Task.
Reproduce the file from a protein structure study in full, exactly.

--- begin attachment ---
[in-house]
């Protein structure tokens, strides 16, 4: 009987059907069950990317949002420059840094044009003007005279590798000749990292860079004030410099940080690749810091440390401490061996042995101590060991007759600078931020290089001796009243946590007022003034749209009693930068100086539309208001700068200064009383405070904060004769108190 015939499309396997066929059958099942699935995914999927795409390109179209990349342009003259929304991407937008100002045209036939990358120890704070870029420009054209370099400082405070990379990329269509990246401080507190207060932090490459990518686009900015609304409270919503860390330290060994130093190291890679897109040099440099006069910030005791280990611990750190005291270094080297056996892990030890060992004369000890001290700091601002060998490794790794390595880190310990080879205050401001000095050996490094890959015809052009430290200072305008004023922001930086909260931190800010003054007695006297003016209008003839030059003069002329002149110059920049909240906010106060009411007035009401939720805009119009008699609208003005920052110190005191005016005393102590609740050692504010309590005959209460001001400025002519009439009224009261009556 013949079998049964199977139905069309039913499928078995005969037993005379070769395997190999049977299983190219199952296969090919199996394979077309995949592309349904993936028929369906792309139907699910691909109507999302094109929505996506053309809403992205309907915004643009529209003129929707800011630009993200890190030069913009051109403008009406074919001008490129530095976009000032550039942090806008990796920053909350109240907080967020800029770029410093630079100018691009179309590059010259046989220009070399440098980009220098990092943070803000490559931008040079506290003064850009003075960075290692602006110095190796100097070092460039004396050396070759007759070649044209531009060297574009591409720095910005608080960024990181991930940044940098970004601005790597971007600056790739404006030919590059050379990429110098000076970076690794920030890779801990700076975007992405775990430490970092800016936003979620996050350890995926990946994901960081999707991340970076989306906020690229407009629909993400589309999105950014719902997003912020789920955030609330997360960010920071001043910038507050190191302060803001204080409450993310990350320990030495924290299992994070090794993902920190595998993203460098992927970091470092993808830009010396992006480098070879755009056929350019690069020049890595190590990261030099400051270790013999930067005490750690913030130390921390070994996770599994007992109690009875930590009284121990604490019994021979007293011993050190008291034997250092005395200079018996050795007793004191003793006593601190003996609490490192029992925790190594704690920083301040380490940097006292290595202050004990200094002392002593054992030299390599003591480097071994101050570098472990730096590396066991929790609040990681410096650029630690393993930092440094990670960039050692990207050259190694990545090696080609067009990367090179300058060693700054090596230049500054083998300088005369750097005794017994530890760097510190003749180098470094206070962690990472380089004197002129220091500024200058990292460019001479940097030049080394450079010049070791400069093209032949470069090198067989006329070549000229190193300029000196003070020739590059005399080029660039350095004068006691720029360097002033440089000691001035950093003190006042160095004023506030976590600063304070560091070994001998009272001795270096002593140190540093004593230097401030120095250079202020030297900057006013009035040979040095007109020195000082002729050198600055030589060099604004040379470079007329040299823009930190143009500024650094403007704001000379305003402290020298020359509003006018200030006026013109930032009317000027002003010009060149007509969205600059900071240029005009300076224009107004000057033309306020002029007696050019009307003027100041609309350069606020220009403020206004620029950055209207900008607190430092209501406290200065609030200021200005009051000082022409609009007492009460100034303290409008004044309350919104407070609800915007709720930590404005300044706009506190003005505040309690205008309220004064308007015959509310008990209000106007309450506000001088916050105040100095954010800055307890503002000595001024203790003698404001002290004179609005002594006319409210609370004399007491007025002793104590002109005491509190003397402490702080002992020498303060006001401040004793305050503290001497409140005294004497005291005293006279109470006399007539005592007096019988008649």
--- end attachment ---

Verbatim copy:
[in-house]
């Protein structure tokens, strides 16, 4: 009987059907069950990317949002420059840094044009003007005279590798000749990292860079004030410099940080690749810091440390401490061996042995101590060991007759600078931020290089001796009243946590007022003034749209009693930068100086539309208001700068200064009383405070904060004769108190 015939499309396997066929059958099942699935995914999927795409390109179209990349342009003259929304991407937008100002045209036939990358120890704070870029420009054209370099400082405070990379990329269509990246401080507190207060932090490459990518686009900015609304409270919503860390330290060994130093190291890679897109040099440099006069910030005791280990611990750190005291270094080297056996892990030890060992004369000890001290700091601002060998490794790794390595880190310990080879205050401001000095050996490094890959015809052009430290200072305008004023922001930086909260931190800010003054007695006297003016209008003839030059003069002329002149110059920049909240906010106060009411007035009401939720805009119009008699609208003005920052110190005191005016005393102590609740050692504010309590005959209460001001400025002519009439009224009261009556 013949079998049964199977139905069309039913499928078995005969037993005379070769395997190999049977299983190219199952296969090919199996394979077309995949592309349904993936028929369906792309139907699910691909109507999302094109929505996506053309809403992205309907915004643009529209003129929707800011630009993200890190030069913009051109403008009406074919001008490129530095976009000032550039942090806008990796920053909350109240907080967020800029770029410093630079100018691009179309590059010259046989220009070399440098980009220098990092943070803000490559931008040079506290003064850009003075960075290692602006110095190796100097070092460039004396050396070759007759070649044209531009060297574009591409720095910005608080960024990181991930940044940098970004601005790597971007600056790739404006030919590059050379990429110098000076970076690794920030890779801990700076975007992405775990430490970092800016936003979620996050350890995926990946994901960081999707991340970076989306906020690229407009629909993400589309999105950014719902997003912020789920955030609330997360960010920071001043910038507050190191302060803001204080409450993310990350320990030495924290299992994070090794993902920190595998993203460098992927970091470092993808830009010396992006480098070879755009056929350019690069020049890595190590990261030099400051270790013999930067005490750690913030130390921390070994996770599994007992109690009875930590009284121990604490019994021979007293011993050190008291034997250092005395200079018996050795007793004191003793006593601190003996609490490192029992925790190594704690920083301040380490940097006292290595202050004990200094002392002593054992030299390599003591480097071994101050570098472990730096590396066991929790609040990681410096650029630690393993930092440094990670960039050692990207050259190694990545090696080609067009990367090179300058060693700054090596230049500054083998300088005369750097005794017994530890760097510190003749180098470094206070962690990472380089004197002129220091500024200058990292460019001479940097030049080394450079010049070791400069093209032949470069090198067989006329070549000229190193300029000196003070020739590059005399080029660039350095004068006691720029360097002033440089000691001035950093003190006042160095004023506030976590600063304070560091070994001998009272001795270096002593140190540093004593230097401030120095250079202020030297900057006013009035040979040095007109020195000082002729050198600055030589060099604004040379470079007329040299823009930190143009500024650094403007704001000379305003402290020298020359509003006018200030006026013109930032009317000027002003010009060149007509969205600059900071240029005009300076224009107004000057033309306020002029007696050019009307003027100041609309350069606020220009403020206004620029950055209207900008607190430092209501406290200065609030200021200005009051000082022409609009007492009460100034303290409008004044309350919104407070609800915007709720930590404005300044706009506190003005505040309690205008309220004064308007015959509310008990209000106007309450506000001088916050105040100095954010800055307890503002000595001024203790003698404001002290004179609005002594006319409210609370004399007491007025002793104590002109005491509190003397402490702080002992020498303060006001401040004793305050503290001497409140005294004497005291005293006279109470006399007539005592007096019988008649």